- Hybrid Switch Architecture -- Ships in the night: Co-author Dave Meyer
- Terminology document: Co-authors: Dave Meyer, Bhushan Kanekar
Beyond these two working groups, the Cisco folks, including Jan Medved, David Meyer, Josh Littlefield, Andrew Thurber, Alex Clemm, Mark Szczesniak and Bhushan Kanekar have been active in other workgroups including the Configuration & Management Working Group and the Extensibility Working Group.
Beyond these efforts, David Meyer has been a rock star across the board including contributions to the “OF futures” discussions and recently received an award from the ONF for his contributions.
To net things out, Cisco expects to be a pacesetter with regards to network programmability and SDN and our efforts with ONF will continue to be part of that strategy.
Tags: ONF, Open Networking Foundation, OpenFlow, SDN, standards, Standrds
The onePK announcement Ric describes in the previous blog entry is game changing. It also intersects a trend which has gone fairly unnoticed in the networking standards areas. The importance of new standards is declining relative to advances in software and hardware. Read More »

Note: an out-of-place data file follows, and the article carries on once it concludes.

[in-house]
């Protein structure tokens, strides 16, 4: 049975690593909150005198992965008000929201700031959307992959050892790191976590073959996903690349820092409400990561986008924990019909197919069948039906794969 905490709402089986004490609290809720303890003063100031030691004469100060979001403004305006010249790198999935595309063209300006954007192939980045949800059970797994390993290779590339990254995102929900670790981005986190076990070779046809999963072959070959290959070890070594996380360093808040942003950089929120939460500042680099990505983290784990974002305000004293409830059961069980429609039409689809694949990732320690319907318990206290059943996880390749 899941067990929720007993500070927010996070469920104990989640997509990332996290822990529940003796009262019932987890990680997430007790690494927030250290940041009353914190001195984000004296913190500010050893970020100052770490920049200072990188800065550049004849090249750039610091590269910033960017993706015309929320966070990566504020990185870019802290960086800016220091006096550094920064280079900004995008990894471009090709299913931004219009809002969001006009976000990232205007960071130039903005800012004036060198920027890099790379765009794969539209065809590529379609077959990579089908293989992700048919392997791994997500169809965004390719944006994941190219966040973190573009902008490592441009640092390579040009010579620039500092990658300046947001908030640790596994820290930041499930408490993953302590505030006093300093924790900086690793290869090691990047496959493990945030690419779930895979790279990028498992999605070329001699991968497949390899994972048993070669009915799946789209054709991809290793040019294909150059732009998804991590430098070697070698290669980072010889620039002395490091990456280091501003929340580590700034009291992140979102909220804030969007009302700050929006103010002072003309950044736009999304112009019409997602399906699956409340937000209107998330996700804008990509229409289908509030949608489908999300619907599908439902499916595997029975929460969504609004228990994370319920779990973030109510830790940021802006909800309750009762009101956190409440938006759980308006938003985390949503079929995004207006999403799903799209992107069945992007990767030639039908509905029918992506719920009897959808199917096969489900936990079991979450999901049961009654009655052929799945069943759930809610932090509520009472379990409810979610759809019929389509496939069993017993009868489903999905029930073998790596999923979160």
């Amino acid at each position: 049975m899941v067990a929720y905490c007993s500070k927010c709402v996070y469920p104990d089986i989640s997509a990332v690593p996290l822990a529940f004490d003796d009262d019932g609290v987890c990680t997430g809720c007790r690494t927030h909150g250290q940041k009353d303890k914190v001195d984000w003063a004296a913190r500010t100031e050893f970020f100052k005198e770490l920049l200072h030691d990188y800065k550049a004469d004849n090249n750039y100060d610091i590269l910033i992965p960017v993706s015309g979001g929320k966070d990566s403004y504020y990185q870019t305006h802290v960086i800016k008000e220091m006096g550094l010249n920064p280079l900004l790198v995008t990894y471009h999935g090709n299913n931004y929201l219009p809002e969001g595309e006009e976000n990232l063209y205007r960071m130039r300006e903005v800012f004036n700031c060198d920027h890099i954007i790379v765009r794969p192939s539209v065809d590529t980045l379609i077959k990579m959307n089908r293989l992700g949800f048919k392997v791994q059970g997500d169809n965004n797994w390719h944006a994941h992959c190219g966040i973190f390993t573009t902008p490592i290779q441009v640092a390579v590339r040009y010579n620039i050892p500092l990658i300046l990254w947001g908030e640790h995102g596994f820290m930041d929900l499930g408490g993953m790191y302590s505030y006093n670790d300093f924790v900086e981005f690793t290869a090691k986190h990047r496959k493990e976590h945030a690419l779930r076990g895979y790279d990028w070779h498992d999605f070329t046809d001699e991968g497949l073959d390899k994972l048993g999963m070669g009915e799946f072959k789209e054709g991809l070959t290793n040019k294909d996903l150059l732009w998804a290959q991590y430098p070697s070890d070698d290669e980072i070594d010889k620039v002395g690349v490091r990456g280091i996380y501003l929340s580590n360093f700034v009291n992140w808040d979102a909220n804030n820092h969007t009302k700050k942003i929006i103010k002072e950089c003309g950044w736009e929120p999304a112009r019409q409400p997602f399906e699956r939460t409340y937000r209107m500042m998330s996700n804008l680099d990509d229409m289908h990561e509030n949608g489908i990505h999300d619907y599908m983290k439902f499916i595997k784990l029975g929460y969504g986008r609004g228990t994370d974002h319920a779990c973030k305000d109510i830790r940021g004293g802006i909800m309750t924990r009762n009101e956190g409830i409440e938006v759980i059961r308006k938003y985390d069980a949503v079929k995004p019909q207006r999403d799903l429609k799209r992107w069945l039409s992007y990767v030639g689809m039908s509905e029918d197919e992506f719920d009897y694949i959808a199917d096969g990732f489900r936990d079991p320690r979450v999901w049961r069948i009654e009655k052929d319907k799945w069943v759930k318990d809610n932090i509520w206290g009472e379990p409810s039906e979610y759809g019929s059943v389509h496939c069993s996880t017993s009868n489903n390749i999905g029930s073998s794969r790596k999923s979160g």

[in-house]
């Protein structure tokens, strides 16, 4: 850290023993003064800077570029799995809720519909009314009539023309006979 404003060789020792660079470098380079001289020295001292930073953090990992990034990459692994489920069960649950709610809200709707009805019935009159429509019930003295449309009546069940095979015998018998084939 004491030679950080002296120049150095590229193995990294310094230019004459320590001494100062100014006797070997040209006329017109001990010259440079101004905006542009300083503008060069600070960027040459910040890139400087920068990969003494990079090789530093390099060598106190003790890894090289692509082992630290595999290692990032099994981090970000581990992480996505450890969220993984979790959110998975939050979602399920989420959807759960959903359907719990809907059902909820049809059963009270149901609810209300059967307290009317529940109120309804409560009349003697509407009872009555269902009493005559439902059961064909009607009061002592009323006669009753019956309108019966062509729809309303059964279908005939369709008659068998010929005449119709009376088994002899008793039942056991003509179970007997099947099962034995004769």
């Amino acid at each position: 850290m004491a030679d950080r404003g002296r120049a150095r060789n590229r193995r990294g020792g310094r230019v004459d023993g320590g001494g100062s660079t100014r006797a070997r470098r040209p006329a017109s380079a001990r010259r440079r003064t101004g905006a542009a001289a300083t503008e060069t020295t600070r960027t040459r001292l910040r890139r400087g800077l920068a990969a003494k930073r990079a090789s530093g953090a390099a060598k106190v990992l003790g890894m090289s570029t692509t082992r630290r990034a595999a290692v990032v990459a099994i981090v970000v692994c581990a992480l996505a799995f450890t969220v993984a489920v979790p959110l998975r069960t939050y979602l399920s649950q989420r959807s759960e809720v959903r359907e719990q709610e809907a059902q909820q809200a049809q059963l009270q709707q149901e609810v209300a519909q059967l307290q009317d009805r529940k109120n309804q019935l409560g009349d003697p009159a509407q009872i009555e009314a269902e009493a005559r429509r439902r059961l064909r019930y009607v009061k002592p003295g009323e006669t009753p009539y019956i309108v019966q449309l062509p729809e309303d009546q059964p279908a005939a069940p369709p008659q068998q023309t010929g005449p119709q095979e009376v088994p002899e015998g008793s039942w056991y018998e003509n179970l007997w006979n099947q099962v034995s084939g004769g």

Tags: containers, Linux, networking software, onePK, OpenFlow, SDN, standards
You no doubt already know about the coming 802.11ac wireless standard. And, if you’re facing a future bandwidth crunch due to the demands of increased Wi-Fi client density because of BYOD, you’re probably wondering how to prepare for the increased capacity and performance made possible by 802.11ac. So what can you do now, given that enterprise-class products that support the standard won’t be available until 2013?